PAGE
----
The denial came after three Hamas members were indicted in the US on Friday for raising funds and committing other acts for terrorist purposes.

"It is quite obvious that the Bush administration is in the midst of a problem - facing a drop in its popularity during the elections," Hamas political bureau chief Muhammad Nizal told Aljazeera.

"This is why this administration is trying, before election time, to offer sacrifices to the Zionist lobby inside the US to help boost its faltering popularity, all under the banner of fighting terrorism."

Nizal was commenting on news that a Hamas leader and two other suspected members of the resistance group had been indicted on charges that they participated in providing money for "terrorist acts in Israel, the West Bank and Gaza Strip".

Laundering money

The three activists allegedly used bank accounts in the US to launder millions of dollars to support Hamas, which Washington has designated a "terrorist organisation".

The indictment against the three, filed in Chicago, was unsealed on Friday by Attorney General John Ashcroft.  

One of the activists is Musa Muhammad Abu Marzuq, formerly chief and now deputy chief of the Hamas political bureau. He is believed to be living in Damascus, Syria, and is considered a fugitive, Ashcroft said.

The two others - Muhammad Hamid Khalil Salah of Chicago and Abd Al-Halim Hasan Abd Al-Raziq Ashqar of Alexandria, Virginia, were arrested late on Thursday night. Salah once worked as a substitute teacher in Chicago's public schools.

'Politically motivated'

Lawyer for Ashqar, Ashraf Nubani, called the indictment "politically motivated". He noted Ashqar was under home arrest stemming from an earlier indictment on charges of obstruction of justice and said he had appeared at every required court hearing.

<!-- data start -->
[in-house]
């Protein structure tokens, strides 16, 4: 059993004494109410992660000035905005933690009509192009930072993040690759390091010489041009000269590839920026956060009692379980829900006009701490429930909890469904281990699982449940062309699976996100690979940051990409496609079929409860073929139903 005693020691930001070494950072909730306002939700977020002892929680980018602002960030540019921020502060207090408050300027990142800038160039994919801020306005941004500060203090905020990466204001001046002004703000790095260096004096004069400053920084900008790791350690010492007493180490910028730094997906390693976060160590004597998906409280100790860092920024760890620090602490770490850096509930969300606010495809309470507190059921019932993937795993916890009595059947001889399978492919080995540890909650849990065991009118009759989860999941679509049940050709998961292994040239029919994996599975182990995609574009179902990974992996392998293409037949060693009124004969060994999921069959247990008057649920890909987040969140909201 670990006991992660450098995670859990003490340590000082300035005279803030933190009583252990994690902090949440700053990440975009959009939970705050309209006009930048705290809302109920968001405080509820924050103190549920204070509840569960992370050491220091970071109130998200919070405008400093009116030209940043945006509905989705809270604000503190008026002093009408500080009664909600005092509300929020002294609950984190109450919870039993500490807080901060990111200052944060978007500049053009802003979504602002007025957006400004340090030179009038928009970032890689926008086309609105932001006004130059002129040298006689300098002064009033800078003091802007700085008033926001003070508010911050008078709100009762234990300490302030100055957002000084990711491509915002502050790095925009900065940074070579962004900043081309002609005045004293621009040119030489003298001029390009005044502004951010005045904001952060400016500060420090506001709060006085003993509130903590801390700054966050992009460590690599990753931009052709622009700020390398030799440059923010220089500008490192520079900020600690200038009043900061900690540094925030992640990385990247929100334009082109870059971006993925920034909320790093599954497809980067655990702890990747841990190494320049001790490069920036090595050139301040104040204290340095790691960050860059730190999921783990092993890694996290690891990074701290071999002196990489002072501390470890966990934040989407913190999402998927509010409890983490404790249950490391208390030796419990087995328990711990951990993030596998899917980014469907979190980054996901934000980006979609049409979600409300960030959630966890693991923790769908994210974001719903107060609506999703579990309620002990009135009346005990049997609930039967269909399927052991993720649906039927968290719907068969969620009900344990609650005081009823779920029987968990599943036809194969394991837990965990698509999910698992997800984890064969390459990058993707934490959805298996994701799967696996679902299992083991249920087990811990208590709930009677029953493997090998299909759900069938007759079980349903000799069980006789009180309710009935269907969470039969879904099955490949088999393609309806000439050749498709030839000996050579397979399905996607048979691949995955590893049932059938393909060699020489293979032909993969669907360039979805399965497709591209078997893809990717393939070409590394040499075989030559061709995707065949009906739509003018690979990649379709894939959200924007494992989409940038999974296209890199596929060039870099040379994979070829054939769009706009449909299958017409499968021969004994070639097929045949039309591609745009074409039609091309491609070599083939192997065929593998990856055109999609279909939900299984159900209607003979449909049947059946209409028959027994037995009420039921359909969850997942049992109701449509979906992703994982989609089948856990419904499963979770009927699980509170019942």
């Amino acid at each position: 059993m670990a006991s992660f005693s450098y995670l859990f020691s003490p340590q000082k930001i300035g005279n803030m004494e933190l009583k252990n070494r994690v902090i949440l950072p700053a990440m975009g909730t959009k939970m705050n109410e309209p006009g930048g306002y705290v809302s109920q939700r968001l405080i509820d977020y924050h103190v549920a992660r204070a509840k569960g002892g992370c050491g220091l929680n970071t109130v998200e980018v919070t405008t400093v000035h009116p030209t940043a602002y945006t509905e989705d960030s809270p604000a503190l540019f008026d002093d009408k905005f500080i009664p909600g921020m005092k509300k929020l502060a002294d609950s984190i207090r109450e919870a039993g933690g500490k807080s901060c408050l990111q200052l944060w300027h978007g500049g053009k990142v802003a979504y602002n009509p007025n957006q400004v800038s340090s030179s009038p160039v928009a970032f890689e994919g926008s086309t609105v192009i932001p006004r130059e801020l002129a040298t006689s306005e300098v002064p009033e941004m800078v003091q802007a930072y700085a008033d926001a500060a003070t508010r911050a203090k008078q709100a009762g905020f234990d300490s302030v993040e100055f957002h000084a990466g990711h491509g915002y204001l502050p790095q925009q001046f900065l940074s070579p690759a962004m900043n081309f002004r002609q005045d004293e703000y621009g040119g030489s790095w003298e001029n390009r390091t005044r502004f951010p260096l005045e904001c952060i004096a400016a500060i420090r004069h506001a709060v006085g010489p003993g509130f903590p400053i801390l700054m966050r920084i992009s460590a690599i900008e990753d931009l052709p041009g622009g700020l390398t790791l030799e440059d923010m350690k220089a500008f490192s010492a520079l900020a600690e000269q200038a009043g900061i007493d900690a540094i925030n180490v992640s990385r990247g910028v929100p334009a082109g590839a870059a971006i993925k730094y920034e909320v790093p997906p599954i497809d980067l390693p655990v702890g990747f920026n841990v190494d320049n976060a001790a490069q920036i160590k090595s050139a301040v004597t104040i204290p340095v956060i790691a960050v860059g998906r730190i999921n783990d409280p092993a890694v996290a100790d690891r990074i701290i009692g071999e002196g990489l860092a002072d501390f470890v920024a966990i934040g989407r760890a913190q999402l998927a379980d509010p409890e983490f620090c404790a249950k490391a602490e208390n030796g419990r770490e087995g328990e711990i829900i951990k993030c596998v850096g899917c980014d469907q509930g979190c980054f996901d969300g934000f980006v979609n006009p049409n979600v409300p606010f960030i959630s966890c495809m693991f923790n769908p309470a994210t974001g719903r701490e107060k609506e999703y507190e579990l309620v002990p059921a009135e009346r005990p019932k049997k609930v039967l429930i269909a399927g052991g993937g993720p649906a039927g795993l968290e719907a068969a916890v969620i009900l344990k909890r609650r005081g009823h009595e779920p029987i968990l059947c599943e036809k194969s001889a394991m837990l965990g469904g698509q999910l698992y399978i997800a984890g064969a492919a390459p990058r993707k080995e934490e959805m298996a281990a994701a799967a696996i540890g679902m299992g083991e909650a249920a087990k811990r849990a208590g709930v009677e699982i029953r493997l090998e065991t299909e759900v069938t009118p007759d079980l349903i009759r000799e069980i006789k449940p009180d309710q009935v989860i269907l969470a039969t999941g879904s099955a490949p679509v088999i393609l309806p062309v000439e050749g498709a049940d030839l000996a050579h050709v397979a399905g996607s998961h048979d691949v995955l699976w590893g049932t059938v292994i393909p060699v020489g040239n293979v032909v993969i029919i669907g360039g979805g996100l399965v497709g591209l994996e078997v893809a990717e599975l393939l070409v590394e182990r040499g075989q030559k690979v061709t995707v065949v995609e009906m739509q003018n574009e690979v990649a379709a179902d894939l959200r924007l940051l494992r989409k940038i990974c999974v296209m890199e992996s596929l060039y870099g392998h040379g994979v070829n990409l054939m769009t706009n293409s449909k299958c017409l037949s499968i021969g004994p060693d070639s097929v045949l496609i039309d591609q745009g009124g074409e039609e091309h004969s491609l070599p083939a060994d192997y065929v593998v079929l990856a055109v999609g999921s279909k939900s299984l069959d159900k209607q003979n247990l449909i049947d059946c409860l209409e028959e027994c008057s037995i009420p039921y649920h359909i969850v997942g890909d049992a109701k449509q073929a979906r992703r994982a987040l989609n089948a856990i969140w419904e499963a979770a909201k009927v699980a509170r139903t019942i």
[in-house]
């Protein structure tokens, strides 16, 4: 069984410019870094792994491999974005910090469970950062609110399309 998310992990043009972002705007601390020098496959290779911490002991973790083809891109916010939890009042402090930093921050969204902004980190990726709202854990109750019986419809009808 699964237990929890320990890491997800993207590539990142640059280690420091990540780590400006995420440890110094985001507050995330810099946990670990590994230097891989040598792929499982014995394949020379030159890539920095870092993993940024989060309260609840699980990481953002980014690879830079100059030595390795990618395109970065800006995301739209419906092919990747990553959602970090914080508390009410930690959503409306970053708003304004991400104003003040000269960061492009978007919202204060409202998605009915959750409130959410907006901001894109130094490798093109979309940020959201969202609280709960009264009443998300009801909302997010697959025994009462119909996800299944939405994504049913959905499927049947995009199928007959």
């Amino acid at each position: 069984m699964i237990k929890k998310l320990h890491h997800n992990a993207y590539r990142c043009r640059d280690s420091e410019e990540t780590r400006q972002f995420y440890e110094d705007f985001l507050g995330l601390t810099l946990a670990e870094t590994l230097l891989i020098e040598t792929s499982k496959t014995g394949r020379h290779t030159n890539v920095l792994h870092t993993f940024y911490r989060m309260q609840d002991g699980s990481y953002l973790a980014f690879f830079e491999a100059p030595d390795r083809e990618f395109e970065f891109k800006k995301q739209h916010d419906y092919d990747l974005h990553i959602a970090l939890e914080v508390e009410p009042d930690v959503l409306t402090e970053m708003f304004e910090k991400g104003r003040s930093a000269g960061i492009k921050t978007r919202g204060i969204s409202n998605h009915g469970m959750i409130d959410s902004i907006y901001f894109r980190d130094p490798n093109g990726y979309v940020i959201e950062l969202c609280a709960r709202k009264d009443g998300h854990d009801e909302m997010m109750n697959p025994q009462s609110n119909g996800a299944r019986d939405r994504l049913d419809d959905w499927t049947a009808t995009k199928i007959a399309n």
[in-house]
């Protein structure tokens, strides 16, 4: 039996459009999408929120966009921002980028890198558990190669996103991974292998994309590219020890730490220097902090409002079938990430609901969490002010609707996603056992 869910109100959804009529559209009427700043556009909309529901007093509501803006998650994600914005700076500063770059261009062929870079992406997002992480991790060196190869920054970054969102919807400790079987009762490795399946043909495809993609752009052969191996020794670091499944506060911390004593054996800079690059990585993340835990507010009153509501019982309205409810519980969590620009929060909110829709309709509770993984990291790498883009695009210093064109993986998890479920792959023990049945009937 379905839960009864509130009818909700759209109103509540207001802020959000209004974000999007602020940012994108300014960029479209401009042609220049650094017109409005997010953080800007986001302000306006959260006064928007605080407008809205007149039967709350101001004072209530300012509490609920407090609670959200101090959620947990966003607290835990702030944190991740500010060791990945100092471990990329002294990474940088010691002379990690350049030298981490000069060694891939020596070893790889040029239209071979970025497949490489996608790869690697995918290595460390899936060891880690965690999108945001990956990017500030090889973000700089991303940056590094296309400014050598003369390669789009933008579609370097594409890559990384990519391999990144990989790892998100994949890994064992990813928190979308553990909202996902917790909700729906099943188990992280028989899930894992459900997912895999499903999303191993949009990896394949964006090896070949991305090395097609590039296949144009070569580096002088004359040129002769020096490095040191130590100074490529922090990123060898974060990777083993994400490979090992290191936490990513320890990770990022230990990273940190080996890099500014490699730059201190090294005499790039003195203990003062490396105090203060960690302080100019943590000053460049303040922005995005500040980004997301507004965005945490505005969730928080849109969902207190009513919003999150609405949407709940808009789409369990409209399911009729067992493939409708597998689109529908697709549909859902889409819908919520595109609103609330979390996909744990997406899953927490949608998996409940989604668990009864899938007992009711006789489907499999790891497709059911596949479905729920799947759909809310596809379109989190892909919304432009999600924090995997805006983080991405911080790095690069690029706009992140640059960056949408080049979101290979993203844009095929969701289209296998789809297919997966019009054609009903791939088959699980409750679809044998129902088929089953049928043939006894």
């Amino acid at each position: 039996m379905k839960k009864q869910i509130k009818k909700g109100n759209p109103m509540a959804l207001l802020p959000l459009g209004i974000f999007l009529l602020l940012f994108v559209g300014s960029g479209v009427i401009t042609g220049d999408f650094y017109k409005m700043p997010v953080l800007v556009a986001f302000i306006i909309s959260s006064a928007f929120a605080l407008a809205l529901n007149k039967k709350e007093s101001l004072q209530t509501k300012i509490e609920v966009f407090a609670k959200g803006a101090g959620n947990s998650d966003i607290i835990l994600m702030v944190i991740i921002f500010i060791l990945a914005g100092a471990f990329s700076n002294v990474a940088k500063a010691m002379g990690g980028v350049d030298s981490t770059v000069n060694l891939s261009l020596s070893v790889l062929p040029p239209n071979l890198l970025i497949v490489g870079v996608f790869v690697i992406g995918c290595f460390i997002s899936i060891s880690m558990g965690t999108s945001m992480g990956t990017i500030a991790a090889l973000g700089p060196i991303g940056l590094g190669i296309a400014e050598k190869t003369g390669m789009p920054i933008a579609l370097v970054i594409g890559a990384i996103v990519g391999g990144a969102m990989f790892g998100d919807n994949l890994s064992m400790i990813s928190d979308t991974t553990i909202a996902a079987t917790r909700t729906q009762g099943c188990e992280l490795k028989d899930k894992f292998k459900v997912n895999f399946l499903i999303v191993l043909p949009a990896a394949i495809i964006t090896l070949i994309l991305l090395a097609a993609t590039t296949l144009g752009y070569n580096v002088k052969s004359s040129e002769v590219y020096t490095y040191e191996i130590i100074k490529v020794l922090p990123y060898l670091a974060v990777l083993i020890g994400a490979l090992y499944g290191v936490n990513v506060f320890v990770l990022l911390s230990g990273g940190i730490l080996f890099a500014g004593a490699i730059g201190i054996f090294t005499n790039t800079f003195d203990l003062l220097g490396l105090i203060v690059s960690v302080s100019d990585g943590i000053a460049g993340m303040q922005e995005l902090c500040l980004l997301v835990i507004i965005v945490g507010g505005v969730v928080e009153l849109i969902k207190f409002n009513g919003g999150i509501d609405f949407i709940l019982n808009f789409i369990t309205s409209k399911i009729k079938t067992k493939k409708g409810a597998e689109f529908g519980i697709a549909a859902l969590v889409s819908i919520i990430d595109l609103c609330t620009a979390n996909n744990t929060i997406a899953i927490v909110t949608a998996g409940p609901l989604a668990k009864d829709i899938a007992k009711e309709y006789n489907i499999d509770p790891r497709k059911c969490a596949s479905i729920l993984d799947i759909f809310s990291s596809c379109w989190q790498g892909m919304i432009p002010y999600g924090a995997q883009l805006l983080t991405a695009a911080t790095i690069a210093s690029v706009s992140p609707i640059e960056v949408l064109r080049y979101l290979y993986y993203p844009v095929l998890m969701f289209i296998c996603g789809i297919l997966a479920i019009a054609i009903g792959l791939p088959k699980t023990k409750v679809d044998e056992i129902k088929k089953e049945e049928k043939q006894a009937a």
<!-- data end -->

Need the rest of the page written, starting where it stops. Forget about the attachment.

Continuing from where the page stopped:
"The cell allegedly financed the activities of a terrorist organisation that was murdering innocent victims abroad including American citizens"

John Ashcroft,
US Attorney General

Federal prosecutor Neil Hammerstrom said the latest indictment included charges "far more serious" against Ashqar than he originally had faced. 

It was the second major Hamas-related indictment announced by the Justice Department in the past month. 

Racketeering

The three were charged with a racketeering conspiracy with 20 others since at least 1988 to conduct business for Hamas, which Washington said included conspiracies to commit murder, kidnapping, passport fraud and other crimes. 

They "were indicted for their roles in [a] 15-year racketing conspiracy in the US and abroad. The cell allegedly financed the activities of a terrorist organisation that was murdering innocent victims abroad including American citizens", Ashcroft said. 

He said the three played "a substantial role in financing and supporting international terrorism" and "allegedly ran a US-based terrorist and financing cell" associated with Hamas. 

Rejecting allegations

But Nizal would have none of it. "Hamas has no organisation in the US. We only have a large Arab Muslim Palestinian community that positively interacts with the Palestinian issue," he said.

"Nobody in the US has any organisational relationship with Hamas. Even Muhammad Salah was a prisoner in Israel where he was detained for several years and later released," he told Aljazeera.

He explained that Marzuq was a prisoner in the US between 1995 and 1997, under the same charges now raised. "Following his release in 1997, Marzouq left for Jordan where he lived for several years."

US-educated Marzuq holds a PhD in industrial engineering and lived in the US for 15 years, in Louisiana and Virginia. In 1995, he was detained by US authorities on suspicion of involvement in terrorism.

He was expelled to Jordan and later sent by Jordan to Syria. 
Ashqar was accused of opening bank accounts in Mississippi for Hamas purposes.